May 10, 2009

Like New Years Day to the sound of Autechre

My recent drunken dabbles into the world of art included We Were Spending Precious Time, when some slightly stalky art types followed me around Manchester and documented my journey in an exhibition.

Part of the deal was me writing text for the exhibition, which was cut up and displayed amid a woven route on the wall of Manchester's Green Room.

Here, for the first time is that text. This is exclusive. You may want to write the word 'exclusive' inside a ten pointed star in red marker pen on your computer screen. That's how exclusive this is.

My journey traced recollections of profound silences in music events...

Three music events with three silences: one terrifying, one reflective, and one with its own strange beauty.

We started in the cold desolation of Jersey Street, where I recalled a terrifying clubbing experience at Sankey's Soap. Some, um, medication sent my body temperature into a dangerous downward spiral: the sweaty electro faded to silence as my vision tunnelled and I faced my own mortality. I recovered with the help of a friend and I was dancing again by the end of the night, but it scared me; silence has never felt so lonely, especially in the crowded vitality of Sankey's.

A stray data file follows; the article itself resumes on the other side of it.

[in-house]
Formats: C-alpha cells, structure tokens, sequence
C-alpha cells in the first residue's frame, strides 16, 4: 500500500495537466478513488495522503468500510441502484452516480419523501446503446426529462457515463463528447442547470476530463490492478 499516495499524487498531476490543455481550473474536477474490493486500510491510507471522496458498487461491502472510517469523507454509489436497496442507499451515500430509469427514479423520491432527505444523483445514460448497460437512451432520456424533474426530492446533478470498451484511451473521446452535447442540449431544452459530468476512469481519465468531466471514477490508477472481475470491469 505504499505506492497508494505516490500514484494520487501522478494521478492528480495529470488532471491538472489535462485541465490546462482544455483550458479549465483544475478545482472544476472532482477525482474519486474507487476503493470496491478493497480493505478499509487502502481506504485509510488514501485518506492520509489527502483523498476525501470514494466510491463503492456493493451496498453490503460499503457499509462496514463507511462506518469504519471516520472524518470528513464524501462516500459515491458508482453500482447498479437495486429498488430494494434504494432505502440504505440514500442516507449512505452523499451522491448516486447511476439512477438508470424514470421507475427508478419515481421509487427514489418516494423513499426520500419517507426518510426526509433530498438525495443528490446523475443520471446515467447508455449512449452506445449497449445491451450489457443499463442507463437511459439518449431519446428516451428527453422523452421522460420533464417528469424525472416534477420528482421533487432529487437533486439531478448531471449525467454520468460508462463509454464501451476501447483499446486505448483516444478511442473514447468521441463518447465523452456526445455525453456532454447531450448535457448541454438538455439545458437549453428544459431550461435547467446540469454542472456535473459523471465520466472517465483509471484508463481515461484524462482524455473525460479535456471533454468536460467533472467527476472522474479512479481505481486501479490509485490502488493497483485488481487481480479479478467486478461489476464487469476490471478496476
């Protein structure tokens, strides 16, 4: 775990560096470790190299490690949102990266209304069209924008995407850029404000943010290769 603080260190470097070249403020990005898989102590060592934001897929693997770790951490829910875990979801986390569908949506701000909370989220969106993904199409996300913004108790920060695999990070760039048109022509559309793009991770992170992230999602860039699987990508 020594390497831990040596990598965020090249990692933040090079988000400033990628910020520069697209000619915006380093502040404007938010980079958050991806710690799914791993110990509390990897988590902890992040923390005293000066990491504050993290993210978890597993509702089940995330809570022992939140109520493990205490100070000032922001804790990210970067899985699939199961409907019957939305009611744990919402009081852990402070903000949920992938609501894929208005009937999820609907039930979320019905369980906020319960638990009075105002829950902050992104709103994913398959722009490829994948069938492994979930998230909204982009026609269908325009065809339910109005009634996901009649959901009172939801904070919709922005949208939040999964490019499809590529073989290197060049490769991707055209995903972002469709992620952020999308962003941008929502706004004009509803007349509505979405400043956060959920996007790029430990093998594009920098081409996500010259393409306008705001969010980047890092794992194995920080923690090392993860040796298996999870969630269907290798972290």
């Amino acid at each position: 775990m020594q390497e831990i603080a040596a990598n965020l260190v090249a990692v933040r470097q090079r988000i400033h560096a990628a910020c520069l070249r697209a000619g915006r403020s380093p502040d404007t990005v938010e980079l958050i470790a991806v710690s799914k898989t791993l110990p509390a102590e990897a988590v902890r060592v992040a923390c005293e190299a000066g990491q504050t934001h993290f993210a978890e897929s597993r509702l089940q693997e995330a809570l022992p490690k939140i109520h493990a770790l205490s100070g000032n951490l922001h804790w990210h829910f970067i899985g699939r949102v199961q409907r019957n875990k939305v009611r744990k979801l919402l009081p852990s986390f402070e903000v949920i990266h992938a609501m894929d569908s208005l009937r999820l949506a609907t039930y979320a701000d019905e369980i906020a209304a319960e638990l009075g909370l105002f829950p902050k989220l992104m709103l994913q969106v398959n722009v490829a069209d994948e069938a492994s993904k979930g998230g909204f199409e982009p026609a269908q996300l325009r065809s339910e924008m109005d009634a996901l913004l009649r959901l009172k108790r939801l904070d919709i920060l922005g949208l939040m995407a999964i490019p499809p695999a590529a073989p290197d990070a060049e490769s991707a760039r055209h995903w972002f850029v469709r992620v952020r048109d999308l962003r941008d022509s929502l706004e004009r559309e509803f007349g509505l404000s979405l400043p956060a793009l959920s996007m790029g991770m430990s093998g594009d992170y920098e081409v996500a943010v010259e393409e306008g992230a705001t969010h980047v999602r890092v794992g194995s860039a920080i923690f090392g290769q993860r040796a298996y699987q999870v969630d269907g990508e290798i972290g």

Track this journey: Why not play Modeselektor's 2000007 with the volume turned down?

Our next stop was Nexus Art Cafe on Dale Street. The Christian community Sanctus 1 meets here, and I am their resident DJ. I bed their services with ambient electronica, so whatever is happening -- people chatting, people taking communion, candles being lit -- there is a constant soundtrack of Boards Of Canada, Global Communication and the like. Silence in churches can be filled with fidgety echoes, but when I fade the music in Sanctus 1, the silence seems pronounced and, I hope, more reflective.

Track this journey: Why not play Susumu Yokota's Grass, Tree And Stone with the volume turned down?

We finished our journey on the balcony of Dukes 92 in Castlefield, where I remembered the days after the IRA bomb. The council threw a huge party here, with 808 State, fireworks and 20,000 party people. Other areas of town were windowless and wasted. The empty streets had a strange silence filled with unattended shop alarms -- like New Years Day to the sound of Autechre. The sparkles of glass strewn over concrete made Piccadilly Gardens more beautiful than it will ever be again.

Track this journey: Why not play 808 State's Cubik with the volume turned down?

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